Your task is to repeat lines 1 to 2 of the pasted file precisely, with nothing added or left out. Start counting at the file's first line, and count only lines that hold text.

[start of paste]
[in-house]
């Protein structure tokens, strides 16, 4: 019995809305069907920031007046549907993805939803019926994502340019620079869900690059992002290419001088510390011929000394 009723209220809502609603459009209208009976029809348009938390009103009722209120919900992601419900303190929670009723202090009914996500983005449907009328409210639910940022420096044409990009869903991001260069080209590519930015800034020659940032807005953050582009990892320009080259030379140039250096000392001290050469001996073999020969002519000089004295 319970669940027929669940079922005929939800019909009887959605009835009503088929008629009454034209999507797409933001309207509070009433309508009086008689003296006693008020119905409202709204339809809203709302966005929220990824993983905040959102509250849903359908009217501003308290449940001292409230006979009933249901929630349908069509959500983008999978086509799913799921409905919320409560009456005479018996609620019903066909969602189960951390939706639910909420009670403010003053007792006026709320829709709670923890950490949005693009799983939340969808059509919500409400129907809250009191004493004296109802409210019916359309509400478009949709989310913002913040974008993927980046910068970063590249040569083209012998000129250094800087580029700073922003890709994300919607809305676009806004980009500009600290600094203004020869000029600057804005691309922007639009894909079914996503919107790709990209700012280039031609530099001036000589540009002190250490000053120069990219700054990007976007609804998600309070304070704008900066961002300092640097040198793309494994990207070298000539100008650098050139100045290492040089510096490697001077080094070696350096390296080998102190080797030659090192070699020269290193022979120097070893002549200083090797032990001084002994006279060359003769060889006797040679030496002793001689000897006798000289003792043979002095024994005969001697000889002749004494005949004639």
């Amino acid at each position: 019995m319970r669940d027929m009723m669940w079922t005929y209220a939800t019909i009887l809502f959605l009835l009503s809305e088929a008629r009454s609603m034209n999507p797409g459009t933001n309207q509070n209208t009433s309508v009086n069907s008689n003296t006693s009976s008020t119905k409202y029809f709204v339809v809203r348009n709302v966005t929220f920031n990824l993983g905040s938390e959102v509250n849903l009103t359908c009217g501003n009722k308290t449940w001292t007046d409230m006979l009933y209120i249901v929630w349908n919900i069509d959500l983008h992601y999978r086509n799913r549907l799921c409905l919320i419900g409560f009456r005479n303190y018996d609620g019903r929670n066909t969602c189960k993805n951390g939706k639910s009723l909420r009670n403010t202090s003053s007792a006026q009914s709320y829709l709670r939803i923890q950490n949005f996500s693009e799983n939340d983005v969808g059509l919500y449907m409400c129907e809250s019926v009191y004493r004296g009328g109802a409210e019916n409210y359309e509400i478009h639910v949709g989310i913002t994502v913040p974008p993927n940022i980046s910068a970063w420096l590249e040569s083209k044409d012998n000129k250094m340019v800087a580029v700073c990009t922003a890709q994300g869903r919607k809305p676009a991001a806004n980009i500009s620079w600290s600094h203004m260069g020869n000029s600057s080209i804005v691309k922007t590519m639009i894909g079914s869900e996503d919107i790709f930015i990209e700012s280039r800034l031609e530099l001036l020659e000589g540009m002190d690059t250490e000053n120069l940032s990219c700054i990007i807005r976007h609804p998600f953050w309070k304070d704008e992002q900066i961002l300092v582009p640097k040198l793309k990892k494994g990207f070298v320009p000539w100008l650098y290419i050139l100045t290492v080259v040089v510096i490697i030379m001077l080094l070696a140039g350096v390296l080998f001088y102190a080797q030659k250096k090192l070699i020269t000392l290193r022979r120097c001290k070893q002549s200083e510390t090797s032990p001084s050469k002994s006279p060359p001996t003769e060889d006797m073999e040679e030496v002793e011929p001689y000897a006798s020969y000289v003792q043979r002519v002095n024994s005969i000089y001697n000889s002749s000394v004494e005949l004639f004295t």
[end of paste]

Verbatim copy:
[in-house]
């Protein structure tokens, strides 16, 4: 019995809305069907920031007046549907993805939803019926994502340019620079869900690059992002290419001088510390011929000394 009723209220809502609603459009209208009976029809348009938390009103009722209120919900992601419900303190929670009723202090009914996500983005449907009328409210639910940022420096044409990009869903991001260069080209590519930015800034020659940032807005953050582009990892320009080259030379140039250096000392001290050469001996073999020969002519000089004295 319970669940027929669940079922005929939800019909009887959605009835009503088929008629009454034209999507797409933001309207509070009433309508009086008689003296006693008020119905409202709204339809809203709302966005929220990824993983905040959102509250849903359908009217501003308290449940001292409230006979009933249901929630349908069509959500983008999978086509799913799921409905919320409560009456005479018996609620019903066909969602189960951390939706639910909420009670403010003053007792006026709320829709709670923890950490949005693009799983939340969808059509919500409400129907809250009191004493004296109802409210019916359309509400478009949709989310913002913040974008993927980046910068970063590249040569083209012998000129250094800087580029700073922003890709994300919607809305676009806004980009500009600290600094203004020869000029600057804005691309922007639009894909079914996503919107790709990209700012280039031609530099001036000589540009002190250490000053120069990219700054990007976007609804998600309070304070704008900066961002300092640097040198793309494994990207070298000539100008650098050139100045290492040089510096490697001077080094070696350096390296080998102190080797030659090192070699020269290193022979120097070893002549200083090797032990001084002994006279060359003769060889006797040679030496002793001689000897006798000289003792043979002095024994005969001697000889002749004494005949004639």